#425 heidih

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Posted 08 March 2014 - 02:37 PM

Epitaph for a Peach by David Masumoto


I read his piece in the LA Times years ago and it has always stuck in my mind.  A second generation farmer who confronts the sad state of what we value in our food. It came out in 1995 but I find it relevant in 2014.

Edited by heidih, 08 March 2014 - 02:41 PM.

#426 MelissaH

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Posted 10 March 2014 - 02:25 PM

Epitaph for a Peach by David Masumoto


I read his piece in the LA Times years ago and it has always stuck in my mind.  A second generation farmer who confronts the sad state of what we value in our food. It came out in 1995 but I find it relevant in 2014.

This is an incredible book. It's sad, but somehow manages to keep a thread of hope alive. And heidih is absolutely right that, 20 years after the events in the book, the content is spot-on relevant still. Get to know the farmers who grow your food.

Oswego, NY
Chemist, writer, hired gun

Say this five times fast: "A big blue bucket of blue blueberries."

foodblog1 | kitchen reno | foodblog2

#427 Max101

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Posted 10 March 2014 - 05:18 PM

Right now I am reading our churches cookbook.  Really good one here.  So many great recipes that I am having a hard time what to make next.

#428 Alex

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Posted 11 March 2014 - 09:46 AM

Just started the novel Quesadillas, by Juan Pablo Villalobos, translated into English by Rosalind Harvey (Amazon link)



Back then I thought, among other things, that all the people and things that appeared on TV had nothing to do with our town...Until one night we had a terrifying experience when we sat down to eat our quesadillas: our town was the main item on the news. A silence so complete fell that, apart from the reporter's voice, all you could hear was the rustle of our fingers carrying tortillas to our mouths. Even in our surprise we weren't going to stop eating: if you think eating quesadillas in the midst of widespread astonishment is implausible, it's because you didn't grow up in a big family.

Gene Weingarten, writing in The Washington Post about online news stories and their readers' comments: "I basically like 'comments,' though they can seem a little jarring: spit-flecked rants that are appended to a product that at least tries for a measure of objectivity and dignity. It's as though when you order a sirloin steak, it comes with a side of maggots."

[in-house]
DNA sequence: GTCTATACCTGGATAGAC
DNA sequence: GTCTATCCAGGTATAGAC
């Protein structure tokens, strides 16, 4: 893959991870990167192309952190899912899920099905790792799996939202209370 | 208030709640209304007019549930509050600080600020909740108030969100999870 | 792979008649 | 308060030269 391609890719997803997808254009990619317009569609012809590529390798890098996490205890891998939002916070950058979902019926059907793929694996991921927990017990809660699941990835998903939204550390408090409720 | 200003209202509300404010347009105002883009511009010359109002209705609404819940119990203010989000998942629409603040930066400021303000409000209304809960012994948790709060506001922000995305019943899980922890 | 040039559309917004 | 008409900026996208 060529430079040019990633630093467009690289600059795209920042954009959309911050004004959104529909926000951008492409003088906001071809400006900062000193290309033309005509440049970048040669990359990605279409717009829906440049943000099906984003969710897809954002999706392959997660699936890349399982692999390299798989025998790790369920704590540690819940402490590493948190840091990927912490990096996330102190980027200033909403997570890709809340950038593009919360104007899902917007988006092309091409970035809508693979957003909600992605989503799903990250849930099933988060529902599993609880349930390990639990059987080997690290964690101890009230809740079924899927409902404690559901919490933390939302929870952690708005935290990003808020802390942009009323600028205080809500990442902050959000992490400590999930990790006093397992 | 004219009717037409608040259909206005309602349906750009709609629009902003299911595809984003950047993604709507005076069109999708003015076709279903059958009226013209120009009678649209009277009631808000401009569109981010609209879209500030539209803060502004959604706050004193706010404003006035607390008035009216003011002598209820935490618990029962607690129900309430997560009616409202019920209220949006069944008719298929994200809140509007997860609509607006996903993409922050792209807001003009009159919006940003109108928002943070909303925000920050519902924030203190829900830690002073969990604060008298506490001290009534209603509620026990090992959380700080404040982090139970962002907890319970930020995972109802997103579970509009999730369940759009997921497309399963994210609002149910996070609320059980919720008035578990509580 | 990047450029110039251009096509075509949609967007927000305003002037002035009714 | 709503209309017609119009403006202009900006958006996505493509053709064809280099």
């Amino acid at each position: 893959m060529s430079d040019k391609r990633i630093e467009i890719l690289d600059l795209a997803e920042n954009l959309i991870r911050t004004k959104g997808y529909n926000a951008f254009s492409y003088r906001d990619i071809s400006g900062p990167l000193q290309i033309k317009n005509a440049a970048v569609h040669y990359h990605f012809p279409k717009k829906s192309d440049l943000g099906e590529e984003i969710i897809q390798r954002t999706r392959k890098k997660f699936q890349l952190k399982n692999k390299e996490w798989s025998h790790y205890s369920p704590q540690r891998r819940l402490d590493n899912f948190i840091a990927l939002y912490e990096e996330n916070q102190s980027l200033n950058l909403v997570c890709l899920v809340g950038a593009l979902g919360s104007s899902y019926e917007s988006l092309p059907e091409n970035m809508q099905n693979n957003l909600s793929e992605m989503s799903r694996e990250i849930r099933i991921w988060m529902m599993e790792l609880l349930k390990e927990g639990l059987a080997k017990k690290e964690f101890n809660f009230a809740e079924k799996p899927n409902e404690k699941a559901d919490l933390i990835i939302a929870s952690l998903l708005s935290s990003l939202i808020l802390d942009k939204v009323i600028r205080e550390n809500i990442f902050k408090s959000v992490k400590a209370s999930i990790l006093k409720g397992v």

"A vasectomy might cost as much as a year’s worth of ice cream, but that doesn’t mean it’s equally enjoyable." -Ezra Dyer, NY Times

#429 Smithy

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Posted 12 April 2014 - 09:39 AM

I've been reading The Pat Conroy Cookbook from cover to electronic cover, instead of jumping around to various topics in search of a particular recipe as I've done since I bought it last year as my very first electronic book.  The man is a wonderful story teller.  Earlier contributors to this topic have already noted his hilarious story involving Nathalie Dupree.  A much later chapter tells of the moment when he began, more or less, to reconcile with his father.  That single story gave me belly laughs followed by tears: something I've learned to expect with his writing.


I picked up and put down this book at the bookstore when it first came out; at the time I wanted a cookbook and there were too few  recipes for the book's size.  In the intervening years I've fallen in love with Pat Conroy's writing, and this book is for me a beautiful balance of evocative stories and great food.  Last night I made, for the second time, his crab cakes.  I'll be making them again when I can get more fresh crab meat.

Nancy Smith, aka "Smithy"
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"Every day should be filled with something delicious, because life is too short not to spoil yourself. " -- Ling (with permission)

"There comes a time in every project when you have to shoot the engineer and start production." -- author unknown

#430 IowaDee

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Posted 12 April 2014 - 01:46 PM

I too read Quesadillas and enjoyed it.  Also like the author's other book. Down the rabbit hole. Not so food related unless you're

interested in the diet of a Liberian pygmy hippopotamus but still an interesting book.